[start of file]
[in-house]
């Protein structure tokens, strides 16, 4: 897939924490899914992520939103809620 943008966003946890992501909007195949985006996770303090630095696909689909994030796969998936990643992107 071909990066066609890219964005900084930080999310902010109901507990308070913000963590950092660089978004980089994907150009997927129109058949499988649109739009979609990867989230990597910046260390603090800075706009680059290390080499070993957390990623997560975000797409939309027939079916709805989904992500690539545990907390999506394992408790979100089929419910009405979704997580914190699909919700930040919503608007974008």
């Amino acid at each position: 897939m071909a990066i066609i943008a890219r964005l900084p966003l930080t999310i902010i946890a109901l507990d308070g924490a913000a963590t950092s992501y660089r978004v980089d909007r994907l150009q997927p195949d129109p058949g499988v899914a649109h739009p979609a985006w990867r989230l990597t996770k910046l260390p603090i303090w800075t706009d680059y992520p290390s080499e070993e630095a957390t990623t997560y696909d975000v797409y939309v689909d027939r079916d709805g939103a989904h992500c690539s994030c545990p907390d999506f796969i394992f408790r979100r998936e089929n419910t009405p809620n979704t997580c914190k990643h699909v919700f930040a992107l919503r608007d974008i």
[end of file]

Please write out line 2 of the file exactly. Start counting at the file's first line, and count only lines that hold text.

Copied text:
């Protein structure tokens, strides 16, 4: 897939924490899914992520939103809620 943008966003946890992501909007195949985006996770303090630095696909689909994030796969998936990643992107 071909990066066609890219964005900084930080999310902010109901507990308070913000963590950092660089978004980089994907150009997927129109058949499988649109739009979609990867989230990597910046260390603090800075706009680059290390080499070993957390990623997560975000797409939309027939079916709805989904992500690539545990907390999506394992408790979100089929419910009405979704997580914190699909919700930040919503608007974008």